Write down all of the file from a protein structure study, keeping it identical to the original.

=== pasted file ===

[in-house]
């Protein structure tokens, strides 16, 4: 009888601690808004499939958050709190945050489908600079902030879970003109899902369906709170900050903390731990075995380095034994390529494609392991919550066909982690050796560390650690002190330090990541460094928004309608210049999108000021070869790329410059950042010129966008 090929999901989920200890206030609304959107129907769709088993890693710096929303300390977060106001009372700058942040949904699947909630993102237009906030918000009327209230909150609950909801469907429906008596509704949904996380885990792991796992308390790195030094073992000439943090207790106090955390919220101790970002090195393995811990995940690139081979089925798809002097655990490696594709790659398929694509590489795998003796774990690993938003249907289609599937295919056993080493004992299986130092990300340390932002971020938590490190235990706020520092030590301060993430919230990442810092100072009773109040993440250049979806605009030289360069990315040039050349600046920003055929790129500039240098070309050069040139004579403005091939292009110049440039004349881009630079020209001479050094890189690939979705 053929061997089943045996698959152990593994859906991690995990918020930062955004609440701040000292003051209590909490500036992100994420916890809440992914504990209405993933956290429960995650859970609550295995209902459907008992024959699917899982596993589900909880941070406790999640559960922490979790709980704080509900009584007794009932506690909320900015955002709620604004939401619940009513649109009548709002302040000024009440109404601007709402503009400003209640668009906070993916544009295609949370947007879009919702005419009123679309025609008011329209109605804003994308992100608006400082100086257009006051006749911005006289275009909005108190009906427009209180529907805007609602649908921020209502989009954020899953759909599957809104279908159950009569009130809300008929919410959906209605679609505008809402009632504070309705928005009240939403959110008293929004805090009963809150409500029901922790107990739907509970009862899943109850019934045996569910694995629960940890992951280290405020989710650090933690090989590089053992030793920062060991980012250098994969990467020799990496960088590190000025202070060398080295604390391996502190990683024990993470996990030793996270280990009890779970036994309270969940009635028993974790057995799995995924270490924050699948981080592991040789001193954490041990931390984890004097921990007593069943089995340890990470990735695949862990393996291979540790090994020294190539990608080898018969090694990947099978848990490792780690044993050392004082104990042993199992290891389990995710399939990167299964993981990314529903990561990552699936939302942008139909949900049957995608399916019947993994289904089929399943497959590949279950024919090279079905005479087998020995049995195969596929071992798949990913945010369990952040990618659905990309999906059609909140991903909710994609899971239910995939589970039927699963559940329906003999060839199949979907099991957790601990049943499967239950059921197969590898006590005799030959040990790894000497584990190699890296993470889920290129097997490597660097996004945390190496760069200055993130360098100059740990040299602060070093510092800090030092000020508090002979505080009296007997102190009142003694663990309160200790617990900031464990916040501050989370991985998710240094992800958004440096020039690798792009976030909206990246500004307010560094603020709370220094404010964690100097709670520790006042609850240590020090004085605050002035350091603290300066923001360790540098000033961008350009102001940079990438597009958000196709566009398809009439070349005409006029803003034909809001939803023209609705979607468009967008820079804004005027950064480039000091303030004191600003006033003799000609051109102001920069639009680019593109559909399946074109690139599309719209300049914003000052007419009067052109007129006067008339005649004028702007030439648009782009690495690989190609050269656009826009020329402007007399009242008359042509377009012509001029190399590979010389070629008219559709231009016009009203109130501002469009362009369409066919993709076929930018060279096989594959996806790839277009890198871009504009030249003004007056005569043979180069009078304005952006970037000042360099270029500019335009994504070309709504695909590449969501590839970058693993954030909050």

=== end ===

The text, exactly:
[in-house]
């Protein structure tokens, strides 16, 4: 009888601690808004499939958050709190945050489908600079902030879970003109899902369906709170900050903390731990075995380095034994390529494609392991919550066909982690050796560390650690002190330090990541460094928004309608210049999108000021070869790329410059950042010129966008 090929999901989920200890206030609304959107129907769709088993890693710096929303300390977060106001009372700058942040949904699947909630993102237009906030918000009327209230909150609950909801469907429906008596509704949904996380885990792991796992308390790195030094073992000439943090207790106090955390919220101790970002090195393995811990995940690139081979089925798809002097655990490696594709790659398929694509590489795998003796774990690993938003249907289609599937295919056993080493004992299986130092990300340390932002971020938590490190235990706020520092030590301060993430919230990442810092100072009773109040993440250049979806605009030289360069990315040039050349600046920003055929790129500039240098070309050069040139004579403005091939292009110049440039004349881009630079020209001479050094890189690939979705 053929061997089943045996698959152990593994859906991690995990918020930062955004609440701040000292003051209590909490500036992100994420916890809440992914504990209405993933956290429960995650859970609550295995209902459907008992024959699917899982596993589900909880941070406790999640559960922490979790709980704080509900009584007794009932506690909320900015955002709620604004939401619940009513649109009548709002302040000024009440109404601007709402503009400003209640668009906070993916544009295609949370947007879009919702005419009123679309025609008011329209109605804003994308992100608006400082100086257009006051006749911005006289275009909005108190009906427009209180529907805007609602649908921020209502989009954020899953759909599957809104279908159950009569009130809300008929919410959906209605679609505008809402009632504070309705928005009240939403959110008293929004805090009963809150409500029901922790107990739907509970009862899943109850019934045996569910694995629960940890992951280290405020989710650090933690090989590089053992030793920062060991980012250098994969990467020799990496960088590190000025202070060398080295604390391996502190990683024990993470996990030793996270280990009890779970036994309270969940009635028993974790057995799995995924270490924050699948981080592991040789001193954490041990931390984890004097921990007593069943089995340890990470990735695949862990393996291979540790090994020294190539990608080898018969090694990947099978848990490792780690044993050392004082104990042993199992290891389990995710399939990167299964993981990314529903990561990552699936939302942008139909949900049957995608399916019947993994289904089929399943497959590949279950024919090279079905005479087998020995049995195969596929071992798949990913945010369990952040990618659905990309999906059609909140991903909710994609899971239910995939589970039927699963559940329906003999060839199949979907099991957790601990049943499967239950059921197969590898006590005799030959040990790894000497584990190699890296993470889920290129097997490597660097996004945390190496760069200055993130360098100059740990040299602060070093510092800090030092000020508090002979505080009296007997102190009142003694663990309160200790617990900031464990916040501050989370991985998710240094992800958004440096020039690798792009976030909206990246500004307010560094603020709370220094404010964690100097709670520790006042609850240590020090004085605050002035350091603290300066923001360790540098000033961008350009102001940079990438597009958000196709566009398809009439070349005409006029803003034909809001939803023209609705979607468009967008820079804004005027950064480039000091303030004191600003006033003799000609051109102001920069639009680019593109559909399946074109690139599309719209300049914003000052007419009067052109007129006067008339005649004028702007030439648009782009690495690989190609050269656009826009020329402007007399009242008359042509377009012509001029190399590979010389070629008219559709231009016009009203109130501002469009362009369409066919993709076929930018060279096989594959996806790839277009890198871009504009030249003004007056005569043979180069009078304005952006970037000042360099270029500019335009994504070309709504695909590449969501590839970058693993954030909050």